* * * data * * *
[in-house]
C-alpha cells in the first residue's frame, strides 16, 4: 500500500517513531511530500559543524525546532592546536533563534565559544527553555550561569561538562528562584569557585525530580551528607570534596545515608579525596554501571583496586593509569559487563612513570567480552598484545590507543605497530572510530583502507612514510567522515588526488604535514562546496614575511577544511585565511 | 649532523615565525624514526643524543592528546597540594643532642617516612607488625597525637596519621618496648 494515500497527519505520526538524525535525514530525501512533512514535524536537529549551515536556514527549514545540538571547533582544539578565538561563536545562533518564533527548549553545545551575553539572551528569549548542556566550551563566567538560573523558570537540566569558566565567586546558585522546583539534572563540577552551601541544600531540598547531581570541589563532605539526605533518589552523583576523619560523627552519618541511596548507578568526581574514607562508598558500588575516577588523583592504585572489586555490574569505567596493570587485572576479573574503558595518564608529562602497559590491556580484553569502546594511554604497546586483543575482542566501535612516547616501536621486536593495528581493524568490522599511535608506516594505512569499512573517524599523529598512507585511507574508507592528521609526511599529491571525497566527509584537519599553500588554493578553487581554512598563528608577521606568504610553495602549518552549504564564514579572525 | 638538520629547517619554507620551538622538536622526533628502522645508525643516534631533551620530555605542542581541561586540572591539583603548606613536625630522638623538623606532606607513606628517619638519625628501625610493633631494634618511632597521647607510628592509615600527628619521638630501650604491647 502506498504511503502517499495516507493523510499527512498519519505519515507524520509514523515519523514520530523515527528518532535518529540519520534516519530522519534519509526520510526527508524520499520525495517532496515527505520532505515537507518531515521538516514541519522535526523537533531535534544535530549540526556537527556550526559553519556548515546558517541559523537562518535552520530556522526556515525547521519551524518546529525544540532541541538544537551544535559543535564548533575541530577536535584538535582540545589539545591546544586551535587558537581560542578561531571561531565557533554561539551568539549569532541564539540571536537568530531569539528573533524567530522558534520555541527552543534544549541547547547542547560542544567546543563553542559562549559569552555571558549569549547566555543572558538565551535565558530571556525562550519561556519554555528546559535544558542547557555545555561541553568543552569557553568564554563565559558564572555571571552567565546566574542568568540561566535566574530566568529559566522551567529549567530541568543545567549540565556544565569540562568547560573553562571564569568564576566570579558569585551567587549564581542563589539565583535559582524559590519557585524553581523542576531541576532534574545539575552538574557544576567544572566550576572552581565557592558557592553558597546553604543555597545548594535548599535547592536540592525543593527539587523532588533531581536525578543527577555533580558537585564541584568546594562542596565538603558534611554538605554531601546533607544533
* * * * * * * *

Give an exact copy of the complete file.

[in-house]
C-alpha cells in the first residue's frame, strides 16, 4: 500500500517513531511530500559543524525546532592546536533563534565559544527553555550561569561538562528562584569557585525530580551528607570534596545515608579525596554501571583496586593509569559487563612513570567480552598484545590507543605497530572510530583502507612514510567522515588526488604535514562546496614575511577544511585565511 | 649532523615565525624514526643524543592528546597540594643532642617516612607488625597525637596519621618496648 494515500497527519505520526538524525535525514530525501512533512514535524536537529549551515536556514527549514545540538571547533582544539578565538561563536545562533518564533527548549553545545551575553539572551528569549548542556566550551563566567538560573523558570537540566569558566565567586546558585522546583539534572563540577552551601541544600531540598547531581570541589563532605539526605533518589552523583576523619560523627552519618541511596548507578568526581574514607562508598558500588575516577588523583592504585572489586555490574569505567596493570587485572576479573574503558595518564608529562602497559590491556580484553569502546594511554604497546586483543575482542566501535612516547616501536621486536593495528581493524568490522599511535608506516594505512569499512573517524599523529598512507585511507574508507592528521609526511599529491571525497566527509584537519599553500588554493578553487581554512598563528608577521606568504610553495602549518552549504564564514579572525 | 638538520629547517619554507620551538622538536622526533628502522645508525643516534631533551620530555605542542581541561586540572591539583603548606613536625630522638623538623606532606607513606628517619638519625628501625610493633631494634618511632597521647607510628592509615600527628619521638630501650604491647 502506498504511503502517499495516507493523510499527512498519519505519515507524520509514523515519523514520530523515527528518532535518529540519520534516519530522519534519509526520510526527508524520499520525495517532496515527505520532505515537507518531515521538516514541519522535526523537533531535534544535530549540526556537527556550526559553519556548515546558517541559523537562518535552520530556522526556515525547521519551524518546529525544540532541541538544537551544535559543535564548533575541530577536535584538535582540545589539545591546544586551535587558537581560542578561531571561531565557533554561539551568539549569532541564539540571536537568530531569539528573533524567530522558534520555541527552543534544549541547547547542547560542544567546543563553542559562549559569552555571558549569549547566555543572558538565551535565558530571556525562550519561556519554555528546559535544558542547557555545555561541553568543552569557553568564554563565559558564572555571571552567565546566574542568568540561566535566574530566568529559566522551567529549567530541568543545567549540565556544565569540562568547560573553562571564569568564576566570579558569585551567587549564581542563589539565583535559582524559590519557585524553581523542576531541576532534574545539575552538574557544576567544572566550576572552581565557592558557592553558597546553604543555597545548594535548599535547592536540592525543593527539587523532588533531581536525578543527577555533580558537585564541584568546594562542596565538603558534611554538605554531601546533607544533